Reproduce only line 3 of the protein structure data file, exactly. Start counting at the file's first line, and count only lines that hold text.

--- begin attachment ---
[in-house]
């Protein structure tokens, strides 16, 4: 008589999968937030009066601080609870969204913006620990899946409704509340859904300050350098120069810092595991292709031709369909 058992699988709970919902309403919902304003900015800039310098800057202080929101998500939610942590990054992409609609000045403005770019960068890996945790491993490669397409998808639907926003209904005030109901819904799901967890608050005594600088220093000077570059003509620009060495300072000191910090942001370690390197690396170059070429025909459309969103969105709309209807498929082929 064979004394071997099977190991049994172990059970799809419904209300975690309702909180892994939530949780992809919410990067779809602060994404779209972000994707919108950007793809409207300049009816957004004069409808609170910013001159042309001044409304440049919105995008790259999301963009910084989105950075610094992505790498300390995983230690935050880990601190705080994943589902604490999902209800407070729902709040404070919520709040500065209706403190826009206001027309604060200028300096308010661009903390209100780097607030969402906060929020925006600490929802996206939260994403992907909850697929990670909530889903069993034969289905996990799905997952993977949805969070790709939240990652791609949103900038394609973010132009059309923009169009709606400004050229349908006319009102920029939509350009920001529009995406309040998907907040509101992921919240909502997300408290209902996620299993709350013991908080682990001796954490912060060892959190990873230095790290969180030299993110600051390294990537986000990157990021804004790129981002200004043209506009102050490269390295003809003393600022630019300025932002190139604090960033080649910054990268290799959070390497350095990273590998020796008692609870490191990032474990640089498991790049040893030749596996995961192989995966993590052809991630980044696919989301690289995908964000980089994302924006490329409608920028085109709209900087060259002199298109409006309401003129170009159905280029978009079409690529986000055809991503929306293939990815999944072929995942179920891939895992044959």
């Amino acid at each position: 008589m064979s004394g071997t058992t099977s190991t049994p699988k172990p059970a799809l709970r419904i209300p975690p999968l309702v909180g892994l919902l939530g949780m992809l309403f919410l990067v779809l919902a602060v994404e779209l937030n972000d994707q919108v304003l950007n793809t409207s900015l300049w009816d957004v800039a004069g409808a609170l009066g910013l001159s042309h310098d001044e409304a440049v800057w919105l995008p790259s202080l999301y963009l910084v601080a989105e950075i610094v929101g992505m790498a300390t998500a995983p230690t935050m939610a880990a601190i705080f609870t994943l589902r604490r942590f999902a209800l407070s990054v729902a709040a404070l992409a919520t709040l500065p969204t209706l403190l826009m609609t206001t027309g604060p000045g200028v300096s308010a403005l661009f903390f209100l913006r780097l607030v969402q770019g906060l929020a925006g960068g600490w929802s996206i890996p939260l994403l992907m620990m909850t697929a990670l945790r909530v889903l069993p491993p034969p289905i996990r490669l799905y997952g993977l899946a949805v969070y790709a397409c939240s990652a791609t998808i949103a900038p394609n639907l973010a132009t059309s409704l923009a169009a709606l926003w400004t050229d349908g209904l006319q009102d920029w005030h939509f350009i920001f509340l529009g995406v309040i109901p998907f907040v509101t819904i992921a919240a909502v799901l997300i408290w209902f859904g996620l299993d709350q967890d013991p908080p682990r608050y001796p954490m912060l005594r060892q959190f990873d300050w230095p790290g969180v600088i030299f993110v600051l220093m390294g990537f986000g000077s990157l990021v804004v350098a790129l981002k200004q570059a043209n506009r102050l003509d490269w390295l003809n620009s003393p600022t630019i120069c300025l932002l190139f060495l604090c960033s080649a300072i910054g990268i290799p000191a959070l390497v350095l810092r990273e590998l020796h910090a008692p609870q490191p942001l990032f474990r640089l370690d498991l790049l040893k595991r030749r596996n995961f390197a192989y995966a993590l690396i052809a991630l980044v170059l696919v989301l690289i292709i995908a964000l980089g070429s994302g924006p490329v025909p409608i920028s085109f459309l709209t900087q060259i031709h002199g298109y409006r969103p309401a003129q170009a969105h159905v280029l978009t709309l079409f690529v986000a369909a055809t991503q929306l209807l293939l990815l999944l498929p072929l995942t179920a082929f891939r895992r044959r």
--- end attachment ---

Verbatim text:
């Amino acid at each position: 008589m064979s004394g071997t058992t099977s190991t049994p699988k172990p059970a799809l709970r419904i209300p975690p999968l309702v909180g892994l919902l939530g949780m992809l309403f919410l990067v779809l919902a602060v994404e779209l937030n972000d994707q919108v304003l950007n793809t409207s900015l300049w009816d957004v800039a004069g409808a609170l009066g910013l001159s042309h310098d001044e409304a440049v800057w919105l995008p790259s202080l999301y963009l910084v601080a989105e950075i610094v929101g992505m790498a300390t998500a995983p230690t935050m939610a880990a601190i705080f609870t994943l589902r604490r942590f999902a209800l407070s990054v729902a709040a404070l992409a919520t709040l500065p969204t209706l403190l826009m609609t206001t027309g604060p000045g200028v300096s308010a403005l661009f903390f209100l913006r780097l607030v969402q770019g906060l929020a925006g960068g600490w929802s996206i890996p939260l994403l992907m620990m909850t697929a990670l945790r909530v889903l069993p491993p034969p289905i996990r490669l799905y997952g993977l899946a949805v969070y790709a397409c939240s990652a791609t998808i949103a900038p394609n639907l973010a132009t059309s409704l923009a169009a709606l926003w400004t050229d349908g209904l006319q009102d920029w005030h939509f350009i920001f509340l529009g995406v309040i109901p998907f907040v509101t819904i992921a919240a909502v799901l997300i408290w209902f859904g996620l299993d709350q967890d013991p908080p682990r608050y001796p954490m912060l005594r060892q959190f990873d300050w230095p790290g969180v600088i030299f993110v600051l220093m390294g990537f986000g000077s990157l990021v804004v350098a790129l981002k200004q570059a043209n506009r102050l003509d490269w390295l003809n620009s003393p600022t630019i120069c300025l932002l190139f060495l604090c960033s080649a300072i910054g990268i290799p000191a959070l390497v350095l810092r990273e590998l020796h910090a008692p609870q490191p942001l990032f474990r640089l370690d498991l790049l040893k595991r030749r596996n995961f390197a192989y995966a993590l690396i052809a991630l980044v170059l696919v989301l690289i292709i995908a964000l980089g070429s994302g924006p490329v025909p409608i920028s085109f459309l709209t900087q060259i031709h002199g298109y409006r969103p309401a003129q170009a969105h159905v280029l978009t709309l079409f690529v986000a369909a055809t991503q929306l209807l293939l990815l999944l498929p072929l995942t179920a082929f891939r895992r044959r």